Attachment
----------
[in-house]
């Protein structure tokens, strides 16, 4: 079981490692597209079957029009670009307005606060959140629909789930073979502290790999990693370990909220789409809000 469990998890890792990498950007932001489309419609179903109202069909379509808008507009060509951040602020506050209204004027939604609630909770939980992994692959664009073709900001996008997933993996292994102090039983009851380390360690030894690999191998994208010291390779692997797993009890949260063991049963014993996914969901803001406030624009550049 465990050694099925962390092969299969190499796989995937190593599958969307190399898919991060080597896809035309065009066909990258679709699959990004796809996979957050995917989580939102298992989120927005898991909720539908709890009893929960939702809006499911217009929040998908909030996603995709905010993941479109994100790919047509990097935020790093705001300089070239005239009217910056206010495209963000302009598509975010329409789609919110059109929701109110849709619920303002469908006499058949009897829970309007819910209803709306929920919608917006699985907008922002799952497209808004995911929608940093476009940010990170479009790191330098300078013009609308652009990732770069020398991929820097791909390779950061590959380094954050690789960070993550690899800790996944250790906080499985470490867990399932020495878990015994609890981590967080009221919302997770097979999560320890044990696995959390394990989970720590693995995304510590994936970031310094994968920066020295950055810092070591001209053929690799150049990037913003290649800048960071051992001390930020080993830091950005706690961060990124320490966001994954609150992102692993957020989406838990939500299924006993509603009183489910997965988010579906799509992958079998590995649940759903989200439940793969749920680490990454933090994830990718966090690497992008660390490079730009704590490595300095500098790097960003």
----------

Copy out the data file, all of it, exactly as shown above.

[in-house]
């Protein structure tokens, strides 16, 4: 079981490692597209079957029009670009307005606060959140629909789930073979502290790999990693370990909220789409809000 469990998890890792990498950007932001489309419609179903109202069909379509808008507009060509951040602020506050209204004027939604609630909770939980992994692959664009073709900001996008997933993996292994102090039983009851380390360690030894690999191998994208010291390779692997797993009890949260063991049963014993996914969901803001406030624009550049 465990050694099925962390092969299969190499796989995937190593599958969307190399898919991060080597896809035309065009066909990258679709699959990004796809996979957050995917989580939102298992989120927005898991909720539908709890009893929960939702809006499911217009929040998908909030996603995709905010993941479109994100790919047509990097935020790093705001300089070239005239009217910056206010495209963000302009598509975010329409789609919110059109929701109110849709619920303002469908006499058949009897829970309007819910209803709306929920919608917006699985907008922002799952497209808004995911929608940093476009940010990170479009790191330098300078013009609308652009990732770069020398991929820097791909390779950061590959380094954050690789960070993550690899800790996944250790906080499985470490867990399932020495878990015994609890981590967080009221919302997770097979999560320890044990696995959390394990989970720590693995995304510590994936970031310094994968920066020295950055810092070591001209053929690799150049990037913003290649800048960071051992001390930020080993830091950005706690961060990124320490966001994954609150992102692993957020989406838990939500299924006993509603009183489910997965988010579906799509992958079998590995649940759903989200439940793969749920680490990454933090994830990718966090690497992008660390490079730009704590490595300095500098790097960003």